Art Toombs Ministries 

Online Bible Commentary

                                           Guard the Good Deposit

2 Timothy 1:8 So do not be ashamed to testify about our Lord, or ashamed of me his prisoner. But join with me in suffering for the gospel, by the power of God, 9 who has saved us and called us to a holy life--not because of anything we have done but because of his own purpose and grace. This grace was given us in Christ Jesus before the beginning of time, 10 but it has now been revealed through the appearing of our Savior, Christ Jesus, who has destroyed death and has brought life and immortality to light through the gospel. 11 And of this gospel I was appointed a herald and an apostle and a teacher. 12 That is why I am suffering as I am. Yet I am not ashamed, because I know whom I have believed, and am convinced that he is able to guard what I have entrusted to him for that day. 13 What you heard from me, keep as the pattern of sound teaching, with faith and love in Christ Jesus. 14 Guard the good deposit that was entrusted to you--guard it with the help of the Holy Spirit who lives in us. (NIV)


The Apostle Paul is writing to Timothy from his prison cell in Rome. This is the fall of 67 A.D. and Paul is close to the end of his ministry, and his life. He was beheaded by Nero, likely in the first five months of 68 A.D. He likely is thinking that his ministry may be coming to an end. This is his last letter to the Gentiles, to whom the Lord had called him to minister. He only has left a letter to his own people, the Hebrews, a last appeal to his forefathers, his family, to recognize Jesus as their long awaited Messiah. 

In this passage, Paul is giving instructions to his dear “son” Timothy. Paul thought of Timothy as a son. He was not his biological son as Paul never married or had children. His instructions are as one would instruct a son who would be continuing his dad’s business. Paul implores Timothy not to be ashamed of testifying about the Lord, taking over his business, nor of Paul’s imprisonment (v.8a). Instead, he calls for him to join in the “suffering for the gospel” (v. 8b). We see evidence that Timothy heeded this call when Paul writes later that “Timothy has been released” (Hebrews 13:23), likely from prison in Rome. 

Timothy can only persevere in Paul’s “business” through the “power of God” (v. 8c). It is only though the power of God that we are saved and called to ministry (v.9a). This is not something we can do ourselves (v. 9b). It is only by God’s purpose and grace, and it was decided before the beginning of time (v. 9c). It is no accident when people enter the ministry. God ordained it even before we were born. It is all according to His divine plan.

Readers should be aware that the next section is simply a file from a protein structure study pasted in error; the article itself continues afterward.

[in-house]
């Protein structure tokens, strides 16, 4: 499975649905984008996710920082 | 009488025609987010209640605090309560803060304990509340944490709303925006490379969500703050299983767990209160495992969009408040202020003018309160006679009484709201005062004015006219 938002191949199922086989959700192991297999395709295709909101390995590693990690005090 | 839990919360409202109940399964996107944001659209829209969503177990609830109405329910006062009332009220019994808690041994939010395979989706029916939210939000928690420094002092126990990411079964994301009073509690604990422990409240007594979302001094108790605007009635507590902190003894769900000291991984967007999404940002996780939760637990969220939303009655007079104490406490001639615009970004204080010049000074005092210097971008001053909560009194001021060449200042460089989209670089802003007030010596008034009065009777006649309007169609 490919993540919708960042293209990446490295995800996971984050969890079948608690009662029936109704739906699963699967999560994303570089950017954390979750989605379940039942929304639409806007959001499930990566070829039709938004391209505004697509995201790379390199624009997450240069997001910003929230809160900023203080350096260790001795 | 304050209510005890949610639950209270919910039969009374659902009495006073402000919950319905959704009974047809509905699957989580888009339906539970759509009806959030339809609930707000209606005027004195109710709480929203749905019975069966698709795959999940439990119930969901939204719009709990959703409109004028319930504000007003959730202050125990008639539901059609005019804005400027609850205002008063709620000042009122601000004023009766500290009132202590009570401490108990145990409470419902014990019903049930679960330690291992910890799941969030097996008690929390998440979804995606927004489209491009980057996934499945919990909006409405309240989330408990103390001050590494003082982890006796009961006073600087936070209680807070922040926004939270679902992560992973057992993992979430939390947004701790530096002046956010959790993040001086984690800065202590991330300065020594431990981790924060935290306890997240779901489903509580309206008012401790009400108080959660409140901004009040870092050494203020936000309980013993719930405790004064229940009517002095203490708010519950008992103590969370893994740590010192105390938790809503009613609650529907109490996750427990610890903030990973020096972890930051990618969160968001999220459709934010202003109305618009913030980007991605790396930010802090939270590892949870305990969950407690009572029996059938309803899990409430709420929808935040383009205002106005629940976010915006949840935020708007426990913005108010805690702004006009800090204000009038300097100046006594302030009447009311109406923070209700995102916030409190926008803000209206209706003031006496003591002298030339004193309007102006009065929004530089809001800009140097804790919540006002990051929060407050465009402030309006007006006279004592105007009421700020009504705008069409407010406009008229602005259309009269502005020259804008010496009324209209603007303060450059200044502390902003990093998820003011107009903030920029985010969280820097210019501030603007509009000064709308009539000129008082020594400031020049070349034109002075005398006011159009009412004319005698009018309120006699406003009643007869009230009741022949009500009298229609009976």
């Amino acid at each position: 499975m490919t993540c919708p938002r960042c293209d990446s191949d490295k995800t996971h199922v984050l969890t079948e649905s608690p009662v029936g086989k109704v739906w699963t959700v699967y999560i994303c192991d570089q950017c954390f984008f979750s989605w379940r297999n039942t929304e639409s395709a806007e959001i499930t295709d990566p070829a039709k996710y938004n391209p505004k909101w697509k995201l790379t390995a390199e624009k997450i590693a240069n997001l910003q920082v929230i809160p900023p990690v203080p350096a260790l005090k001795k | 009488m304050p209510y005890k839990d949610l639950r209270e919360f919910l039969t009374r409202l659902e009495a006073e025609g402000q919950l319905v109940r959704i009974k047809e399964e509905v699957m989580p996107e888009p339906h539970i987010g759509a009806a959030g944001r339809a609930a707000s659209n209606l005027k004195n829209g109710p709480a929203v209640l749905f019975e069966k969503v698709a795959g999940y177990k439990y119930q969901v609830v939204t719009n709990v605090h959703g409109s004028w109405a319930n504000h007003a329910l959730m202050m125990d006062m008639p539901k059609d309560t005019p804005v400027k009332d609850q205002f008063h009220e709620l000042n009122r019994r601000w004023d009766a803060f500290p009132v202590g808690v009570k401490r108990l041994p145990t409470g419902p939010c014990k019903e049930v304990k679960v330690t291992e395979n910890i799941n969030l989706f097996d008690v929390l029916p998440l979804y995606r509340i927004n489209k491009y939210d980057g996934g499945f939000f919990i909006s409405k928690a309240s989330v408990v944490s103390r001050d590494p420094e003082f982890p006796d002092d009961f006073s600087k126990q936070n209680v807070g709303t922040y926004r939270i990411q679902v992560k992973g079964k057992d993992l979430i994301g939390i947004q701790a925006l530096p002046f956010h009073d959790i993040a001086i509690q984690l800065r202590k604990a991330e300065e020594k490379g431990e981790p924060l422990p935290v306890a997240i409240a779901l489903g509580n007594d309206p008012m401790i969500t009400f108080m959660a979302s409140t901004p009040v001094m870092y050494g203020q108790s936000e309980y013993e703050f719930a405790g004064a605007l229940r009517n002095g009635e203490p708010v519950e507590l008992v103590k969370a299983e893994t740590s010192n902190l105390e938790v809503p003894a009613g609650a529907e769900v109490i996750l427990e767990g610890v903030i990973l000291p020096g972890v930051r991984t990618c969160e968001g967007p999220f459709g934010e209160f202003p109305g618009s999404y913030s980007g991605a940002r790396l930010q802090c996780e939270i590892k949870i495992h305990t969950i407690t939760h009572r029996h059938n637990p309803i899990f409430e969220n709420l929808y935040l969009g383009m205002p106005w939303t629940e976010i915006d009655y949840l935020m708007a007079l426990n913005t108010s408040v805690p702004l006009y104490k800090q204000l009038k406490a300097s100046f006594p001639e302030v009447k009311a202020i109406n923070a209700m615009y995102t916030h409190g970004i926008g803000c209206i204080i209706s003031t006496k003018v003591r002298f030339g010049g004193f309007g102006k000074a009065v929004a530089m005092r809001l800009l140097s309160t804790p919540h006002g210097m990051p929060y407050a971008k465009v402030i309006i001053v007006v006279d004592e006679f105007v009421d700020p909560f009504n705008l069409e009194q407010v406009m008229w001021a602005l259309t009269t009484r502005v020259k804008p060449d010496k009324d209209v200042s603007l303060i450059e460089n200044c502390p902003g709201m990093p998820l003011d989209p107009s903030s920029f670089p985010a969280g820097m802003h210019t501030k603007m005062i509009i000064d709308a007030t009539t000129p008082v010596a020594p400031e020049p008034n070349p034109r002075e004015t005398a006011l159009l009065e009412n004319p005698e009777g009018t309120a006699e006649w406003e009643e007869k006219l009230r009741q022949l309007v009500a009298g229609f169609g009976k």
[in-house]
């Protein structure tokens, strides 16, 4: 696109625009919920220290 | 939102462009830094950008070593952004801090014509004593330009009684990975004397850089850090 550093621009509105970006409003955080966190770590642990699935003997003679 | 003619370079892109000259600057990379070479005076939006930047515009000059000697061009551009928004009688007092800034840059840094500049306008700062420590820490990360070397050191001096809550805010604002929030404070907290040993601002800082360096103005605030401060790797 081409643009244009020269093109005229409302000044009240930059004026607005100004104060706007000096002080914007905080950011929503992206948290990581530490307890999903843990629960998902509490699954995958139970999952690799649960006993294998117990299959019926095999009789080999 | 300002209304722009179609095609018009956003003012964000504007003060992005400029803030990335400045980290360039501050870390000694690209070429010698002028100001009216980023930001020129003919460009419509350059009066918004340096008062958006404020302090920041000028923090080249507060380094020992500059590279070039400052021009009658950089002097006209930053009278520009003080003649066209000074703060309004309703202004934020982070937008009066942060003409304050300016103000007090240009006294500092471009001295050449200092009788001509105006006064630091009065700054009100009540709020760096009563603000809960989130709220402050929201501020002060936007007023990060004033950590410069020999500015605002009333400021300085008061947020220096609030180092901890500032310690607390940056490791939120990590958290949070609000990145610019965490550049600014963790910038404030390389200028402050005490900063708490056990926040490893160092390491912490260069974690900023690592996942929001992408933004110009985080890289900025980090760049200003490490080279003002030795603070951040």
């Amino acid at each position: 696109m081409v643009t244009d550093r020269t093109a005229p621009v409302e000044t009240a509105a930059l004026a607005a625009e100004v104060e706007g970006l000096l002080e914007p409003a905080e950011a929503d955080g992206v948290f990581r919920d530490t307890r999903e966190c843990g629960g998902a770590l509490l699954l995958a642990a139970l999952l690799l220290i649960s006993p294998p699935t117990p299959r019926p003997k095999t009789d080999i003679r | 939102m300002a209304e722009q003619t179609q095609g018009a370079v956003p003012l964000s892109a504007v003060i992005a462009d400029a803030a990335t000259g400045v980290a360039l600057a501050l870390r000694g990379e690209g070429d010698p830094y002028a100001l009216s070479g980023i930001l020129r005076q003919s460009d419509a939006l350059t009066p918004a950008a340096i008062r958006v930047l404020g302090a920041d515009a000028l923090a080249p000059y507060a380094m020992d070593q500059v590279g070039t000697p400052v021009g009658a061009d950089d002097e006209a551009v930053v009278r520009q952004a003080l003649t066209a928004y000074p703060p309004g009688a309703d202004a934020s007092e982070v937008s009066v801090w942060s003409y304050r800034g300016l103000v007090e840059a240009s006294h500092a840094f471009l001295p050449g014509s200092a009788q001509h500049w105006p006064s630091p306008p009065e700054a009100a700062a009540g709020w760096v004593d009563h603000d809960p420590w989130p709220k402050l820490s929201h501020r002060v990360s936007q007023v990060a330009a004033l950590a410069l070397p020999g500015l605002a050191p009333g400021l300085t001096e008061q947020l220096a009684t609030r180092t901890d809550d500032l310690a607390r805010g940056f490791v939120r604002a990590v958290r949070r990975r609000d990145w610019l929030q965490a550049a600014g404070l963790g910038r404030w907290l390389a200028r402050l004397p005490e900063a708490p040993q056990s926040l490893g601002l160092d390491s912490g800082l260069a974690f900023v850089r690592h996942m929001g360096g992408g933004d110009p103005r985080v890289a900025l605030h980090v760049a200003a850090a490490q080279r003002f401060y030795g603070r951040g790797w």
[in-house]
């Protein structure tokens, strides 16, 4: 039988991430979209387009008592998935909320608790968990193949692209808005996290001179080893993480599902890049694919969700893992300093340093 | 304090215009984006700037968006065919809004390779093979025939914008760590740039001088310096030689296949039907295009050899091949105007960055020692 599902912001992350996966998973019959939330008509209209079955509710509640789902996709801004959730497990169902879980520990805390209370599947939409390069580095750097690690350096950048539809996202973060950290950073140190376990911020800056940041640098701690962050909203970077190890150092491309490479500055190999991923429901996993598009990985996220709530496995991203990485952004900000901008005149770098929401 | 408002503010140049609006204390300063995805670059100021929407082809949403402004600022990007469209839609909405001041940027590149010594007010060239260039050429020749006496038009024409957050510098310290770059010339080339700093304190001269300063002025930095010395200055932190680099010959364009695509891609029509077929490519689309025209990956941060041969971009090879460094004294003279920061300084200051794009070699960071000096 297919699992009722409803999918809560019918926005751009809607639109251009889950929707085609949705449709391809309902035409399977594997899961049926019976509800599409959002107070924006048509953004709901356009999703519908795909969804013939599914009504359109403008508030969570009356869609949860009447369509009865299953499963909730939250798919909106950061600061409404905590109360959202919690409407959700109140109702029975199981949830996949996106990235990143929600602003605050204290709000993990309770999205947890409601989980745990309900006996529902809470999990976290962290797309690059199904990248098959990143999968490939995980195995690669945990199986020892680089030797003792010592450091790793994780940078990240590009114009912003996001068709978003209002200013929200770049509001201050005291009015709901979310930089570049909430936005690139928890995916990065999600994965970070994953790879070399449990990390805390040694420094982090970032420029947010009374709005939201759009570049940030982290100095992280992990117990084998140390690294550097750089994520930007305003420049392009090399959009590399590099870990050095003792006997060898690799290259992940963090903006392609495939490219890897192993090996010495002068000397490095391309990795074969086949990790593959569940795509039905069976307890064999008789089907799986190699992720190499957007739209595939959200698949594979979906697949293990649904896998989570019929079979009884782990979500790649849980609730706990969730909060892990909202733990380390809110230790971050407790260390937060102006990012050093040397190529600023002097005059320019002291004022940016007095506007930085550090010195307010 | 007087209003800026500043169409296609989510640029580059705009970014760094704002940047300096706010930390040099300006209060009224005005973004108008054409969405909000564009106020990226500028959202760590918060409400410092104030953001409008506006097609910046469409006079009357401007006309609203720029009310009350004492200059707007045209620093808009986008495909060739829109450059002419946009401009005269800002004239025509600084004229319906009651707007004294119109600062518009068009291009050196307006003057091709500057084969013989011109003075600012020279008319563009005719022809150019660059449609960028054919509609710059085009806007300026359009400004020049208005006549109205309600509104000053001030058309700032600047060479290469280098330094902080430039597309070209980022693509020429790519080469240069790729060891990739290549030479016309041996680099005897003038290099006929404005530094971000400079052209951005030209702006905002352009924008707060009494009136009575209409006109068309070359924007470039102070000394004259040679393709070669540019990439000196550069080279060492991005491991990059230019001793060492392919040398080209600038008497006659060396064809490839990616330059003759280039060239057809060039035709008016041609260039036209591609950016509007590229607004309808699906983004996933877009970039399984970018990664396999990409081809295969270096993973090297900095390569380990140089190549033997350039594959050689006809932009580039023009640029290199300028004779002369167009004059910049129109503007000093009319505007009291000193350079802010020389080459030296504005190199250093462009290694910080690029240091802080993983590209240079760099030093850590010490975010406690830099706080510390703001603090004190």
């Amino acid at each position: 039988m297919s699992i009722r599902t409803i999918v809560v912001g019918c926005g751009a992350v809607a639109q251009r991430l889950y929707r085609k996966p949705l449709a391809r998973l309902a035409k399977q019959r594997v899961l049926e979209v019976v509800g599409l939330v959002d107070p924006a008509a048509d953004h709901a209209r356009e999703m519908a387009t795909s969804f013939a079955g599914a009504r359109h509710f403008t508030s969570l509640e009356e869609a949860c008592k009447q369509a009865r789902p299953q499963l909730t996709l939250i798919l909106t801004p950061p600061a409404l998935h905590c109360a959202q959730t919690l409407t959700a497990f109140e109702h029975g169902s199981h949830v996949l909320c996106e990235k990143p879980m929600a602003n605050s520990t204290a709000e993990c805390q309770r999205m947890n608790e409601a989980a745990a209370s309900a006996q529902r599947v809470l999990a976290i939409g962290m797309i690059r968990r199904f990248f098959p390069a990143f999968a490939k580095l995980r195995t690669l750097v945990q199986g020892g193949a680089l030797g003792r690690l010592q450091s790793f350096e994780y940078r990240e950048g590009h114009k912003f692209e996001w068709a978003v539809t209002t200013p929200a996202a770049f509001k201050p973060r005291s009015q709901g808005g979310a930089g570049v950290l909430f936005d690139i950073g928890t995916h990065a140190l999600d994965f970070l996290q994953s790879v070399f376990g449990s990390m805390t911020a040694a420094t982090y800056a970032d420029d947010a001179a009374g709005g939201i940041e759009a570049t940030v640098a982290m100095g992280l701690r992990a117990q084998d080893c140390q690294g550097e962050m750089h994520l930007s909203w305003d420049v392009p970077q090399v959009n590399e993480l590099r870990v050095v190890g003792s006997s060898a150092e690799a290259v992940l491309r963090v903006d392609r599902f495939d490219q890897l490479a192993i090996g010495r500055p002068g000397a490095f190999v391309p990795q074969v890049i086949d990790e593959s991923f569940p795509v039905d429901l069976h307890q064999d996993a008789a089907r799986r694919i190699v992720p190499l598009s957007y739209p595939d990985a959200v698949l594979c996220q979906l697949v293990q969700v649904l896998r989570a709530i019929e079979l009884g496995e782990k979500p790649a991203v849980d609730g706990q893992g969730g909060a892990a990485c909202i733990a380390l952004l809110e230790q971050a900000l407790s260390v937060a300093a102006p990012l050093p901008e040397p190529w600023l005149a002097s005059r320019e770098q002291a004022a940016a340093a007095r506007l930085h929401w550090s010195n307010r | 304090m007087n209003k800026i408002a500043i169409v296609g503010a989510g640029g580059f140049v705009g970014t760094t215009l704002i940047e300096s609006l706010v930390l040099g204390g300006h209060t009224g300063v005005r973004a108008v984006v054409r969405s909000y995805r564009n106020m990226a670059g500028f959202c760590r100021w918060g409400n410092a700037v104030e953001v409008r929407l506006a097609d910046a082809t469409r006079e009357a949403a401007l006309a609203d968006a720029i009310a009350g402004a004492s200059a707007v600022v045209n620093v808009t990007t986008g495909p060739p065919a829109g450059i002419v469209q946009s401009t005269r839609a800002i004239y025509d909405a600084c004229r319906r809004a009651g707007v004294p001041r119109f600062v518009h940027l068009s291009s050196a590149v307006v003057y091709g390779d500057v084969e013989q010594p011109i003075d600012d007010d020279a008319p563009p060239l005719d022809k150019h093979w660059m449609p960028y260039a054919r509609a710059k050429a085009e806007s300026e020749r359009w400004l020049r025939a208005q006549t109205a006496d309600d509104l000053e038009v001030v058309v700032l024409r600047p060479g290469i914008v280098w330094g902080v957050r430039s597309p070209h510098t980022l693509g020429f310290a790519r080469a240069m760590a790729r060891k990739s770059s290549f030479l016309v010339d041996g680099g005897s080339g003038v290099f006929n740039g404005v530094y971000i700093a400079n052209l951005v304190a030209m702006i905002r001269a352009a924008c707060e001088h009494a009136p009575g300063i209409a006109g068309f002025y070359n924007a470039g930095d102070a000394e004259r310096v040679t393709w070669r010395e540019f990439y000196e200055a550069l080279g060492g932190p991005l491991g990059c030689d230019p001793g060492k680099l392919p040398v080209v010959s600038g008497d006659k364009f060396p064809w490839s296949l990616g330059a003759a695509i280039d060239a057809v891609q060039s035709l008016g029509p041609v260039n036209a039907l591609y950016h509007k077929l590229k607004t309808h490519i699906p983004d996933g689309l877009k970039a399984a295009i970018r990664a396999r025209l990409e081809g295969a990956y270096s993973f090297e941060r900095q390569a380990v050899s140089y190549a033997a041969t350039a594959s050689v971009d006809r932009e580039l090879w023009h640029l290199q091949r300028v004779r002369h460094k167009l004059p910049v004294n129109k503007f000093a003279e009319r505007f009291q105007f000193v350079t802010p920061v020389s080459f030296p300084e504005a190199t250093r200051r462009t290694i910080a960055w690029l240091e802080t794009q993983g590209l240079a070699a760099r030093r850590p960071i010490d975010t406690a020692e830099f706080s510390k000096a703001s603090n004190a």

This purpose and grace was revealed by the coming of Jesus Christ (v. 10a). Jesus “destroyed” the sting of death (v. 10b) by His death and resurrection, which is a pattern for our own. He brought “light” to the whole subject of “life and immortality” through the Gospel (v. 10c). Prior to his coming, the Jewish people of the Old Testament did not know of life and immortality. They only knew that at death they would go to a place called Sheol, a resting place of souls. They were not sure of Sheol, that it consisted of two places, Heaven for believers and Hades for unbelievers. There live the souls of the dead, not yet in their final bodies. 

Paul explains to Timothy that he is suffering in prison because he was appointed a preacher, an apostle, and a teacher of the Gospel by Our Lord (vv. 11-12a). He is not “ashamed” of his imprisonment because he is certain of “Christ” and His ability to “guard” what Paul has “entrusted to Him” (v. 12b). Paul has entrusted his life, his salvation, and his service of spreading the Gospel. Paul was secure in the knowledge that the Lord would guard each of his contributions until the Lord returns and rewards the saints. 

Paul then completes this passage by returning to Timothy’s current plight of having to deal with false teaching in the church at Ephesus. He instructs him to keep to the “pattern” Paul has set through his “sound teaching” (v. 13a). He is to do this through “faith and love in Christ Jesus” (v. 13b). The false teachers were teaching a different gospel, one that would benefit their own selfish desires. They had departed from the faith, and the love, of Jesus. Paul implores Timothy to “guard the good deposit”, the Gospel, that has been entrusted to him (v. 14a). He is to guard the teachings of Christ against the claims of the false teachers. He is able to do this through the power of the Holy Spirit, who lives in every Christian (v. 14b). 

The Holy Spirit is the power in every Christian that helps us to be obedient to the Lord and His calling upon our lives. Jesus said “you will receive power when the Holy Spirit comes on you; and you will be my witnesses in Jerusalem, and in all Judea and Samaria, and to the ends of the earth” (Acts 2:8). This happened on the day of Pentecost. The Holy Spirit came on them and the timid, frightened, disciples all of a sudden became bold and strong disciples for Christ. They changed the world forever. They gave us the New Testament, the Gospel, and Christianity. This is the power that resides in every Christian. It is up to us to appropriate it in our lives. It is up to us to guard the Gospel, to guard the “good deposit”.